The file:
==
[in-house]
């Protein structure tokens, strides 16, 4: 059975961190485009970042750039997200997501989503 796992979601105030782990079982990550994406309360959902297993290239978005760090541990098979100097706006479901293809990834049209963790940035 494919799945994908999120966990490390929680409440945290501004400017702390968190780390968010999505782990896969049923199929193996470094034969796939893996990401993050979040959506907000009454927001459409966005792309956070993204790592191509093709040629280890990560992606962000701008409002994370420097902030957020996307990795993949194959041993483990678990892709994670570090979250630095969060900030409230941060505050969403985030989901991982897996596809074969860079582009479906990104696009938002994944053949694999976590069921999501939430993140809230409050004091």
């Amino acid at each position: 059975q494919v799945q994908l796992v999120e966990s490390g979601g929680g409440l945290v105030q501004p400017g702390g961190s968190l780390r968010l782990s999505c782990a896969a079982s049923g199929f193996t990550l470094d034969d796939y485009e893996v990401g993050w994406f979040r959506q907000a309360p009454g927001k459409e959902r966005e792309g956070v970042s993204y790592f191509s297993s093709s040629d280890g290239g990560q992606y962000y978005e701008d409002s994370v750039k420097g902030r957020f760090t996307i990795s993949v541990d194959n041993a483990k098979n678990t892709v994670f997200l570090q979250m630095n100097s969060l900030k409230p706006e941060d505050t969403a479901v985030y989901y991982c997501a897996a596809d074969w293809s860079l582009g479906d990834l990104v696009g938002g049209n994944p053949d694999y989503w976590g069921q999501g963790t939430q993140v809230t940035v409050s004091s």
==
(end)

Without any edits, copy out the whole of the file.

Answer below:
[in-house]
């Protein structure tokens, strides 16, 4: 059975961190485009970042750039997200997501989503 796992979601105030782990079982990550994406309360959902297993290239978005760090541990098979100097706006479901293809990834049209963790940035 494919799945994908999120966990490390929680409440945290501004400017702390968190780390968010999505782990896969049923199929193996470094034969796939893996990401993050979040959506907000009454927001459409966005792309956070993204790592191509093709040629280890990560992606962000701008409002994370420097902030957020996307990795993949194959041993483990678990892709994670570090979250630095969060900030409230941060505050969403985030989901991982897996596809074969860079582009479906990104696009938002994944053949694999976590069921999501939430993140809230409050004091």
């Amino acid at each position: 059975q494919v799945q994908l796992v999120e966990s490390g979601g929680g409440l945290v105030q501004p400017g702390g961190s968190l780390r968010l782990s999505c782990a896969a079982s049923g199929f193996t990550l470094d034969d796939y485009e893996v990401g993050w994406f979040r959506q907000a309360p009454g927001k459409e959902r966005e792309g956070v970042s993204y790592f191509s297993s093709s040629d280890g290239g990560q992606y962000y978005e701008d409002s994370v750039k420097g902030r957020f760090t996307i990795s993949v541990d194959n041993a483990k098979n678990t892709v994670f997200l570090q979250m630095n100097s969060l900030k409230p706006e941060d505050t969403a479901v985030y989901y991982c997501a897996a596809d074969w293809s860079l582009g479906d990834l990104v696009g938002g049209n994944p053949d694999y989503w976590g069921q999501g963790t939430q993140v809230t940035v409050s004091s």